15.1. Working with the AdWords API Web Services
Visual Studio.NET provides excellent tools for working with web services. When you reference a web service in Visual Studio, Visual Studio generates a proxy class. The proxy class for the web service uses the information provided by the WSDL file to encapsulate the XML SOAP input and output messages provided by the web service. You can use the members of this proxy class in your code just as you would the members of any other class, without having to know anything much about SOAP or web services.
15.1.1. Drilling Down
The application in this chapter displays all the campaigns associated with an account in a tree. Each campaign node on the tree can be expanded to show the AdGroups that are part of the campaign. You need to use a separate web service first to access an account, next to display the campaigns in the account, and finally to show the AdGroups within the campaigns.
Each of these three different web services need to be authenticated. In addition, a web service not at the top of the hierarchy needs an ID from the object that is above it to return values. For example, to access an AdGroup, your code needs to know the campaign ID of the campaign that contains the AdGroup. Similarly, to access keywords, your code needs to know the AdGroup ID of the AdGroup that contains the keywords. This relationship between objects and their containers is shown in Figure 15-1.
Figure 15-1. Objects need both account authentication and the identification code from an object in the hierarchy
The AdWords API web services used in this chapter, and their WSDL files, are as follows:
15.1.2. Adding Web References
To add a web reference to one of the Google AdWords API web services, open a project I Visual Studio and choose Add Web Reference from the Project menu. The Ad Web Reference window, shown in Figure 15-2, will open.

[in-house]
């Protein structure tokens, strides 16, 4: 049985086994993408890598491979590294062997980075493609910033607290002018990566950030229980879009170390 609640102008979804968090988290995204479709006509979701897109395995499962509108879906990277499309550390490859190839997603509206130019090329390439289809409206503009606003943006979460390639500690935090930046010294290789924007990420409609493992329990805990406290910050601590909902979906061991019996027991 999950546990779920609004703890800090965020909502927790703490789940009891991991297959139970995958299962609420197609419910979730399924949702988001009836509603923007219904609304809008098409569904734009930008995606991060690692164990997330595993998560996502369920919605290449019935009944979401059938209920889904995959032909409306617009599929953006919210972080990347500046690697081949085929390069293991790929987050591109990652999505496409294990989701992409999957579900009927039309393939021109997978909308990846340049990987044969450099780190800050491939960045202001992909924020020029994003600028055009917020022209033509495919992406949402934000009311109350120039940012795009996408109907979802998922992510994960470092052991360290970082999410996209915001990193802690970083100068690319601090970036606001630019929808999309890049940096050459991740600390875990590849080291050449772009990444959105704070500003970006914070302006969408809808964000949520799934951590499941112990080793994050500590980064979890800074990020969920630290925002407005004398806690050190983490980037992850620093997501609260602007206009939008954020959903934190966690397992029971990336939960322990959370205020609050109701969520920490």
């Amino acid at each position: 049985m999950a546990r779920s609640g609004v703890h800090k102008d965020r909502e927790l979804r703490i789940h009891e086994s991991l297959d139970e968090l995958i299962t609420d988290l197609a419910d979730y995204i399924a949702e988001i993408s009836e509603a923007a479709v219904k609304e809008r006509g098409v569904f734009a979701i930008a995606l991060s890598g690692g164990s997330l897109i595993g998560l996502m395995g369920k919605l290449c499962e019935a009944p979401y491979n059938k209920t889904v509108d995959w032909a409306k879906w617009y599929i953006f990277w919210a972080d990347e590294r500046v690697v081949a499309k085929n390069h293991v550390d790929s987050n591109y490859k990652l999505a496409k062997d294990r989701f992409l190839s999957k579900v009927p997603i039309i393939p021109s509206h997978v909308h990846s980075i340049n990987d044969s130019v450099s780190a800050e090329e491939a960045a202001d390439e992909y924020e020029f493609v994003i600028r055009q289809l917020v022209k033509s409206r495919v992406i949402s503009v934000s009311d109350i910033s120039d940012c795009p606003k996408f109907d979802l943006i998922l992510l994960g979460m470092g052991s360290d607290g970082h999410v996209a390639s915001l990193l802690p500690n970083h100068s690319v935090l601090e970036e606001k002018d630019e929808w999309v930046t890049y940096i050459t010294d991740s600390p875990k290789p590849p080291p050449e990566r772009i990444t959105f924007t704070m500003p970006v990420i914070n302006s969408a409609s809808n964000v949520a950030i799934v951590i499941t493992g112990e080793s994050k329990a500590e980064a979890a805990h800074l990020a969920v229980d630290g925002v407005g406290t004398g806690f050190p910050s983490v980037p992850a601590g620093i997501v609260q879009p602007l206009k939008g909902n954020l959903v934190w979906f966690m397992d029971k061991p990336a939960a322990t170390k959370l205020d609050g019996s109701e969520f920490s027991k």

Figure 15-2. When the Add Web Reference window opens, you can enter the URL for a web service WSDL file
Next, enter the address of the WSDL file for the web service in the URL box at the top of the window (the URL for the CampaignService WSDL is shown in Figure 15-3). Click the Go icon (to the right of the WSDL URL).
Figure 15-3. When Visual Studio connects to the WSDL file, the available web methods are displayed
When Visual Studio finds the WSDL file, it will parse it and display the methods associated with the web service in the Add Web Reference window. You can now add a proxy class that encapsulates the web service to your project by clicking Add Reference.
You should change the name of the web service reference in your project to something intelligible, rather than Visual Studio's suggestion. You can change this name in the Add Web Reference dialog (using the Web reference name text box) or after the web service reference has been added in Solution Explorer.
Once the web service reference has been added to your project, you can see the web reference and its supporting files in Solution Explorer (Figure 15-4).
Figure 15-4. You can see the web reference files in Solution Explorer, including the Reference.cs file containing the actual proxy class code
You can repeat the process of entering the URL for the WSDL file for a web service to add references to the AdGroupService (Figure 15-5) and the KeywordService.
As the web service references are added to your project, and proxy classes generated, these appear in Solution Explorer (Figure 15-6).
With the web references added, and the proxy classes generated, you can also use Visual Studio's Object Browser to have a look at the proxy class members (Figure 15-7). This is a great way to easily find out about the facility that a web service makes availablemuch easier than reading the XML in the WSDL file, or even the documentation provided by Google with its web services.
Figure 15-5. If you look through the list of web methods, getAllAdGroups should return information about all AdGroups
Figure 15-6. It helps to name the web services intelligibly, rather than accepting Visual Studio's default name
Figure 15-7. You can find information about arguments and return values by using the Object Browser to inspect the proxy class for a web service
Using the Object Browser, you can easily see the methods available in the web service's proxy class. You can also find out the arguments each method takes, the type of the argument, and what the method returns.
15.1.3. Creating Objects Using the Proxy Classes
To use the members provided by a web service proxy class, an object based on the class must be instantiated.
First, as a convenience, include the namespace for each web service proxy class with a using directive:
using AccountInfo.CampaignService; using AccountInfo.AdGroupService; using AccountInfo.KeywordService;
Next, declare variables typed as each web service. These variables should be declared with sufficient scope so that you'll be able to use them when you need them (for example, in a Windows form class at the form class level). Use the new keyword to assign an object instance to each variable:
CampaignServiceService service = new CampaignServiceService( ); AdGroupServiceService ag = new AdGroupServiceService( ); KeywordServiceService ks = new KeywordServiceService( );